Face profiling, or physiognomy, is the art of reading facial features and what they reveal your personality. Your angular jaw or pouty lips could be saying more about you than you dare to reveal.
Next time you stand in front of the mirror, take a good look. While you may have seen a symmetrical face before, in fact, no two sides are exactly the same.
When Marthie Maré, a local face-profiling expert, showed me pictures of my face, with two left sides and two right sides placed together, I could immediately see the differences.
The left and right-sided facial features reflect your private (left) and public (right) persona. The left reveals a more intimate and personal character reading; and the right reveals your workplace and social self.
It’s about shapes, lines, sizes, angles and position, the exposure of your eyelid, the pout of your lip and the tilt of your chin, the hang of your lobes and the business of your brows. From your forehead to your chin, your face provides for a holistic interpretation of personality and behaviour.
Nose Your Way
Marthie took me through some of the generic traits, and those that related to me. The bridge in my nose, which I’d spent years trying to eliminate by banging it with a hairbrush, is, apparently, the seat of my creativity.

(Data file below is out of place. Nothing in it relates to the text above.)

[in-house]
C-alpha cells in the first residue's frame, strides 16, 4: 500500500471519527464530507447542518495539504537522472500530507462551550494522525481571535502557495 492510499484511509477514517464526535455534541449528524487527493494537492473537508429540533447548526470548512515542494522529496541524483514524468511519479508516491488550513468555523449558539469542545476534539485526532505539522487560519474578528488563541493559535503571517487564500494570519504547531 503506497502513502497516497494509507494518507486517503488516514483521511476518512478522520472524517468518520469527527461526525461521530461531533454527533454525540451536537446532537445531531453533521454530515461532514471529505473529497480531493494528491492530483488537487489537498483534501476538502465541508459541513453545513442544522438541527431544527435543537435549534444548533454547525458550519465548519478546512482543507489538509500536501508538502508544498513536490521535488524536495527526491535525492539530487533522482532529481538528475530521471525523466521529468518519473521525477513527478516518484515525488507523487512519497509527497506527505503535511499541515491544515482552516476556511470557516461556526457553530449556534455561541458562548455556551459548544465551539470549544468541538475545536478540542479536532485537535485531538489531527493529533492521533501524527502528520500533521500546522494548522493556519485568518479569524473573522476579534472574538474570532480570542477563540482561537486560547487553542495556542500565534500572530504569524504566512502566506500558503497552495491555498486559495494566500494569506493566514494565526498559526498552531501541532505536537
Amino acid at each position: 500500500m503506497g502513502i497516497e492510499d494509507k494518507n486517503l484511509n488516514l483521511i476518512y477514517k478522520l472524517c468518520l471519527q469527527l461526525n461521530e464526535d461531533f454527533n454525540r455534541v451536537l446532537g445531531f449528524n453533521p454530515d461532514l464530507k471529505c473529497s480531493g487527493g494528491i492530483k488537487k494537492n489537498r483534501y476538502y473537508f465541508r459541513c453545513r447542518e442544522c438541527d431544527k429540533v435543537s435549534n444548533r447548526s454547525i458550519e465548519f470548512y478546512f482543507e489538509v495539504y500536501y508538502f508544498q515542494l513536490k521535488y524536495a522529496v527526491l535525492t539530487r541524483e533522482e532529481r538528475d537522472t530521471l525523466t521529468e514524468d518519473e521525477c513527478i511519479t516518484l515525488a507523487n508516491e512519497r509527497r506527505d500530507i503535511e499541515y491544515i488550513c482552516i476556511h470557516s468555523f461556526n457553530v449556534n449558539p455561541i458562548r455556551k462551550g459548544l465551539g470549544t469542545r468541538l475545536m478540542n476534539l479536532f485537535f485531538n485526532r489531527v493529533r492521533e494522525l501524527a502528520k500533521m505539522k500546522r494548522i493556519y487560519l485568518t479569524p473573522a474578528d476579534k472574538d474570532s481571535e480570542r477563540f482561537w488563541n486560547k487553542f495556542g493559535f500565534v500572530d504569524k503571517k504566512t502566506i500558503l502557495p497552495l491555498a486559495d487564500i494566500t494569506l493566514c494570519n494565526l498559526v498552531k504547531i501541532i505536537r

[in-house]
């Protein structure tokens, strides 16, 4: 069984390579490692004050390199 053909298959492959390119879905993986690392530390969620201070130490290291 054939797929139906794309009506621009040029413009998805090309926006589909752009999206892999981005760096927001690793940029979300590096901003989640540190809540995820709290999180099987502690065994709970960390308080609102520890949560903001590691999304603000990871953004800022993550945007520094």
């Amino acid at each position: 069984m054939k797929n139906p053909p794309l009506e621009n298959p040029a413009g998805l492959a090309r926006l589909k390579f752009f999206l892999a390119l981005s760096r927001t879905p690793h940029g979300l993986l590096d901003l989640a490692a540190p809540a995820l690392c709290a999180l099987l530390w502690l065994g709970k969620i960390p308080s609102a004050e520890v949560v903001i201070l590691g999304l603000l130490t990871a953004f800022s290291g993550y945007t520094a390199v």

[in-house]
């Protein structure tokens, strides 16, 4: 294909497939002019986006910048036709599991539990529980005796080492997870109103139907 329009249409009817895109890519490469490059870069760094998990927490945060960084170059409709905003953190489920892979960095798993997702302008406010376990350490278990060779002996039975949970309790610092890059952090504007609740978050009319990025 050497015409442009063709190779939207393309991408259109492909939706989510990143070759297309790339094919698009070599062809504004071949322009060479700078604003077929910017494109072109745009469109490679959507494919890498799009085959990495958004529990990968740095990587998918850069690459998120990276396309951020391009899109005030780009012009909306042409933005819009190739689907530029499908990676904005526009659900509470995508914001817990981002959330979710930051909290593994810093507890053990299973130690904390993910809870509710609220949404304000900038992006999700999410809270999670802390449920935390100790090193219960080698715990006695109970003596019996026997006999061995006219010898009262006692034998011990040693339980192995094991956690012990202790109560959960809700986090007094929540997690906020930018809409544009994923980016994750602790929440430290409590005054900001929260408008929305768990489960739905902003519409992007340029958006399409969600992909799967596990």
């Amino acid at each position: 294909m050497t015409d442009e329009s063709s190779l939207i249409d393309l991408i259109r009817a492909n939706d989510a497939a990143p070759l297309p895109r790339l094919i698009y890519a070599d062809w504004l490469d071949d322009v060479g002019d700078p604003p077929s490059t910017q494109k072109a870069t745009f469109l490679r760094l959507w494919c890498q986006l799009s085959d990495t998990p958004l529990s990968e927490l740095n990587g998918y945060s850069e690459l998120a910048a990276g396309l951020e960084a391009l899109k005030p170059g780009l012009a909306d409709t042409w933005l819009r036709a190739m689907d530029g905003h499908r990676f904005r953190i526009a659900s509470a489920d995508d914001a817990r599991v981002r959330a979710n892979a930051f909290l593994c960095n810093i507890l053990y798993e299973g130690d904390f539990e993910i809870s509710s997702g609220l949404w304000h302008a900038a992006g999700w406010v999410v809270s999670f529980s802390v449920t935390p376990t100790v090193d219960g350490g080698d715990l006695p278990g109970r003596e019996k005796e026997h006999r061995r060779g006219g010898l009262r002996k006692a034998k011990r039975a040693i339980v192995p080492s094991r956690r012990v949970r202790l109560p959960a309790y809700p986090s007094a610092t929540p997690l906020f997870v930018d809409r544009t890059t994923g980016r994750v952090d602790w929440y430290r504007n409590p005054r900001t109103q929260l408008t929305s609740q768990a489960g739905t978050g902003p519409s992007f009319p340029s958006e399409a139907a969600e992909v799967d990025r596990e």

My nostrils (which indicate spending patterns) are of the long, narrow variety, identifying me as a value-for-money shopper. “You have a cost limit for an item. If you see a pair of sandals for R450, you won’t buy them if your perceived maximum value is R290, but when the shoes go on sale for R250, you’ll buy three pairs,” Marthie explained. I gasped at the accuracy, and had to own up to buying four bras just last week. “They were dirt-cheap,” I said.
Shoppers sporting large, round nostrils are every retailer’s dream. These spendthrifts have also crafted ingenious ways of juggling debt.
Individuals with chunky nose tips tend to be hoarders. But if they went under the knife to change their nose to feature a small tip, their financial attitude would change to one a of abundance and a sense of comfort around the flow of money.
People with broad noses thrive in teams and get energy from other people. But if they opt for a cosmetic adjustment to narrow their nose they will develop an independent work style, but start to feel left out.